San Antonio Creek debris basin
The Cave Fire burned part of the San Antonio Creek watershed, and winter storms have filled the county’s debris basin, seen here Tuesday, with sediment.  (Giana Magnoli / Noozhawk photo)

Intense rain storms could cause flooding that affects neighborhoods below the Cave Fire burn area, particularly along San Antonio Creek in the North Turnpike Road area, according to the Burned Area Emergency Response Assessment from Los Padres National Forest.

The BAER report, released last month, outlines hazards from the 3,126-acre wildfire, including the risk of post-fire flooding and debris flows.

Santa Barbara County emergency management officials have already warned the community that major storms will be a concern for areas below the burn area, and created a risk map specifically for the Cave Fire.

That map is available online here and at  

The concern is for low-lying areas along San Antonio Creek and Maria Ygnacio Creek, since post-fire runoff will increase within and downstream of the burn area.

Some of the houses along San Antonio Creek between Cathedral Oaks Road (near Tuckers Grove County Park) and Highway 101 are within the flood plain, and at risk of flooding or debris-flow impacts, according to the BAER report.

(BAER stands for Burned Area Emergency Response.)

Cave Fire post-fire storm risk map

Santa Barbara County created a storm-related risk map for the Cave Fire that is available at  (Santa Barbara County photo)

The pedestrian bridges and pipelines in the area could cause creek channels to flood or divert into surrounding low-lying areas.

Any debris flow in the upper San Antonio Creek basin would likely transition to a debris-laden flood as it flowed downhill to urban areas, the Watershed Emergency Response Team concluded.

“Thus, debris flows extending past Cathedral Oaks Road and into the built environment appears relatively unlikely. However, sediment- and debris-laden flood flows could cause drainage structures to be blocked and flood waters and floating debris to extend beyond the banks of the channel.” 

Deputy Public Works Director Tom Fayram said that since the Cave Fire in late November, crews had to empty San Antonio Creek’s debris basin of sediment after each storm, but no debris or rocks have come down.

He said he’s concerned that sediment will stop in the creek channels, fill them, and cause flooding.  

Debris racks installed San Antonio Creek

Santa Barbara County crews installed debris racks on San Antonio Creek at Tuckers Grove County Park, seen here, and one of the Maria Ygnacio Creek debris basins to catch woody debris and boulders.
(Giana Magnoli / Noozhawk photo)

County officials said major storms will be a concern for several years until vegetation grows back in the burn area.  

The BAER assessment said there would be rapid vegetation recovery in areas with low soil burn severity, which was the majority of the Cave Fire area, and a 3-to-5-year period for areas to recover with higher soil burn severity.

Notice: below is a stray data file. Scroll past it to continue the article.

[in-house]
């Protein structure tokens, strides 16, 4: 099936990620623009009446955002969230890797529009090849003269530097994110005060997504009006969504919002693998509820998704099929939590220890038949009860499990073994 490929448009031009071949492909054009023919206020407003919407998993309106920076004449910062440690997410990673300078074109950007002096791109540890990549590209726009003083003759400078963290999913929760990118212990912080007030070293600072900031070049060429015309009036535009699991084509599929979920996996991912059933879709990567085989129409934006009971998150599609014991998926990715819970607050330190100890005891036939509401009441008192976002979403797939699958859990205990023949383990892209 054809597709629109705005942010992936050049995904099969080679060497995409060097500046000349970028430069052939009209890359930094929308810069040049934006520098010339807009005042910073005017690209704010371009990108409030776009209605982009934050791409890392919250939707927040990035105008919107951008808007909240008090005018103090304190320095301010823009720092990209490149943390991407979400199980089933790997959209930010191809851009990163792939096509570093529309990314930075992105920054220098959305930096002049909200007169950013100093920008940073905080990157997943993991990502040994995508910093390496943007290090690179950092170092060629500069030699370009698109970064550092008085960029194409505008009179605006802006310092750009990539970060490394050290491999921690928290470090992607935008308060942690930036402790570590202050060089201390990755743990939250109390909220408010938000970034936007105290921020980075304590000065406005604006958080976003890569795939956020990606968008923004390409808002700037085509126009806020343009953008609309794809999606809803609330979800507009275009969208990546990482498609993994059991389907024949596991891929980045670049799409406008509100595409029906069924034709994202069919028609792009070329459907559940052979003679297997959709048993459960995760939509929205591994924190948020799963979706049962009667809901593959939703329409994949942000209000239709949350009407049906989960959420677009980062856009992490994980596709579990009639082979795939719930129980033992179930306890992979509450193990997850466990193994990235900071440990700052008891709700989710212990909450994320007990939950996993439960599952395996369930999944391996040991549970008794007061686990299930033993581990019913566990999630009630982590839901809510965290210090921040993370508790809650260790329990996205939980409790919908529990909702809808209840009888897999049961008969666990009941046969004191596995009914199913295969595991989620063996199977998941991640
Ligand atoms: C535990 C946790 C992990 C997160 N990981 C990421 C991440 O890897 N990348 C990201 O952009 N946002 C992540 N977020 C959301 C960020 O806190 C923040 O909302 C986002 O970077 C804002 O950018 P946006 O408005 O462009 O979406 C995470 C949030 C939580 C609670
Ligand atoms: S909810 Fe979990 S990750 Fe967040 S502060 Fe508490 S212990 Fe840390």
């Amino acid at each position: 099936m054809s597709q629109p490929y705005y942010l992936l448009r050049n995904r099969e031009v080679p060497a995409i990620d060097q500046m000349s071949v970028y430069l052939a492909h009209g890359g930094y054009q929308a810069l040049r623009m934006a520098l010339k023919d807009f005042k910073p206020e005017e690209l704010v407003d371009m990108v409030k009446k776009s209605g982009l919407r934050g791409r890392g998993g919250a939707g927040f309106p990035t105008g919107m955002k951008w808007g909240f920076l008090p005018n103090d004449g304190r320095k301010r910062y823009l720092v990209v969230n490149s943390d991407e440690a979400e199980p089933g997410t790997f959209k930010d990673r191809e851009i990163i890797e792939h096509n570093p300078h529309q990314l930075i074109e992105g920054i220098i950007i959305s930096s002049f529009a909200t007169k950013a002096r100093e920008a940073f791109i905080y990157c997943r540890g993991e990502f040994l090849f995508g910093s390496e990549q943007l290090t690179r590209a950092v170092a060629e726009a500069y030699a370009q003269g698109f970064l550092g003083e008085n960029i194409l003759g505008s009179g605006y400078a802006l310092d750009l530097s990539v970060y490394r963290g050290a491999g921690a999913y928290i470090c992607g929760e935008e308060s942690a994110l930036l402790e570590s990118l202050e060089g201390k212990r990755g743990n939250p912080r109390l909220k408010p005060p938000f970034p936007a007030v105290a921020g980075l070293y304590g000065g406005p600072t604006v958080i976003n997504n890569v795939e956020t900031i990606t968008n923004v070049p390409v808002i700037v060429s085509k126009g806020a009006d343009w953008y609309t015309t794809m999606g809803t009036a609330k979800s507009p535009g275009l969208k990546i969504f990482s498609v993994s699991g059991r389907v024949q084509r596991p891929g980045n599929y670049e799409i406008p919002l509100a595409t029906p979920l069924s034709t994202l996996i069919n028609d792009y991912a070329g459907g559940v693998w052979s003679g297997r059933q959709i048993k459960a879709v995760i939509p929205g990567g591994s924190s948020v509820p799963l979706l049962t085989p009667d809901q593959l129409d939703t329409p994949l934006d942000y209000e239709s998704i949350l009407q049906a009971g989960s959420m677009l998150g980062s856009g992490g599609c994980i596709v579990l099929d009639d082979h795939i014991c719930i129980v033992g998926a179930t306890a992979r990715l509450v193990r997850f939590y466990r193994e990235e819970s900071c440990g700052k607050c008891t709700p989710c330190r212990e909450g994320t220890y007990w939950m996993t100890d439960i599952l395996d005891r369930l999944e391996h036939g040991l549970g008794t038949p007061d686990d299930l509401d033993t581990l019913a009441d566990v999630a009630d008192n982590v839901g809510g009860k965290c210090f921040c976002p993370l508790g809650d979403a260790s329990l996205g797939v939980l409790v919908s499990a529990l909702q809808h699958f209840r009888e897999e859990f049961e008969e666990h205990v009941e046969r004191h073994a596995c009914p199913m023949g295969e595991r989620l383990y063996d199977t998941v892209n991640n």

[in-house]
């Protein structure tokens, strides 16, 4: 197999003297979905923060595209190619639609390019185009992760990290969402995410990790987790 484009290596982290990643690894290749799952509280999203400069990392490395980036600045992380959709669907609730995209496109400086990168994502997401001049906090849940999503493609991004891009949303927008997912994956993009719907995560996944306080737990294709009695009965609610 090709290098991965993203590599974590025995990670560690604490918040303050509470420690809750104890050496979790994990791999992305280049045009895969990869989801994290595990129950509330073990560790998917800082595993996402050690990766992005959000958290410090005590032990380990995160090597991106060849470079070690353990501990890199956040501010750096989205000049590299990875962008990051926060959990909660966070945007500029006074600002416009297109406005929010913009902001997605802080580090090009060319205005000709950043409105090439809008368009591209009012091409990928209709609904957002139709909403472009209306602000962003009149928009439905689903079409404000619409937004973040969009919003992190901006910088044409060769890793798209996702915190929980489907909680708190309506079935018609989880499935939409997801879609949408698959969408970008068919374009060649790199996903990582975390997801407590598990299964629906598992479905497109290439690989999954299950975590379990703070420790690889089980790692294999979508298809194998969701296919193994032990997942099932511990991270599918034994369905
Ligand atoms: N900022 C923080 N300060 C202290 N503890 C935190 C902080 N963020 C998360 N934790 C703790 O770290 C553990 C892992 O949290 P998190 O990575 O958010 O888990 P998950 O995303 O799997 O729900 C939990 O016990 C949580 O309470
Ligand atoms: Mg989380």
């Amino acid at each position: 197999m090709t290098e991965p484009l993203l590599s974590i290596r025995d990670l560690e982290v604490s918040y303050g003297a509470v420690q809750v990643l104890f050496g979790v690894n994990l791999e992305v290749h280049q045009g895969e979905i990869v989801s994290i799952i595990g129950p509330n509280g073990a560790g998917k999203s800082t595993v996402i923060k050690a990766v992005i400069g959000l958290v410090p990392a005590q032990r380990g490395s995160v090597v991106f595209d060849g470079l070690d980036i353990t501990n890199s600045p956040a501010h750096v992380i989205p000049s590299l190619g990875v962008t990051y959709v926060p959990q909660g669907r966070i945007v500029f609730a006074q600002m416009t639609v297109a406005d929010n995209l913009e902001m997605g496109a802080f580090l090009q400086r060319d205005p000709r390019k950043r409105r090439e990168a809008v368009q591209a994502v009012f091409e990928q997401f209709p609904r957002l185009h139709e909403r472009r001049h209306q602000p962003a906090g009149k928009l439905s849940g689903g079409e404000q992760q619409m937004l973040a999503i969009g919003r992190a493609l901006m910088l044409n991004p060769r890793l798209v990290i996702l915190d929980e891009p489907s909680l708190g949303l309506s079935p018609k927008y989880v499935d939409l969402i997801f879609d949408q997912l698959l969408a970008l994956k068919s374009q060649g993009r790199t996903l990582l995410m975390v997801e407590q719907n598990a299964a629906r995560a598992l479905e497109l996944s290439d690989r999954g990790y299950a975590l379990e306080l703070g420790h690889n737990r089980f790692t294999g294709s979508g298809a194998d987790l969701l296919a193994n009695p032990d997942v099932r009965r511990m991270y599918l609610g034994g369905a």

The burn area of the 2017 Thomas Fire is in its third year of recovery, and the risk of debris flows is diminished, but not gone.

Caltrans Works on Fire-Related Repairs to Highway 154

Heavy rainfall could cause debris to block the Maria Ygnacio Creek culvert under Highway 154, which is 9 feet wide and 12 feet high in a deep section of the channel, according to the BAER report.

Clogging that culvert could affect the roadway above.

That’s what happened last year when runoff from the Whittier Fire burn area blocked a Highway 154 culvert near Lake Cachuma, causing erosion and a weeks-long closure while Caltrans crews cleaned up the mess and rebuilt the roadway.

Caltrans has contractors to respond with equipment, including cranes and pumps, to unclog culverts if they get blocked by water and debris, Caltrans District 5 spokesman Jim Shivers said.

“If the drainage system is impacted, full closure of the highway will likely be required,” he said.

Caltrans plans to install an overflow culvert at Highway 154 and Maria Ygnacio Creek to prevent roadway flooding, and will have maintenance crews patrol the highway during rain storms, Shivers said.

Since the Cave Fire, Caltrans crews have been repairing fire-damaged guardrails and doing proactive work, such as installing k-rails, to prevent rockfall, landslides and debris flows from affecting the road.

Noozhawk managing editor Giana Magnoli can be reached at Follow Noozhawk on Twitter: @noozhawk, @NoozhawkNews and @NoozhawkBiz. Connect with Noozhawk on Facebook.

Cave Fire burning 154 Nov. 25, 2019

The November Cave Fire burns along Highway 154. The roadway was closed during the fire and while Caltrans replaced burned guardrails and other damaged infrastructure.  (Ryan Cullom / Noozhawk file photo)

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Giana Magnoli, Noozhawk Managing Editor

Noozhawk managing editor Giana Magnoli can be reached at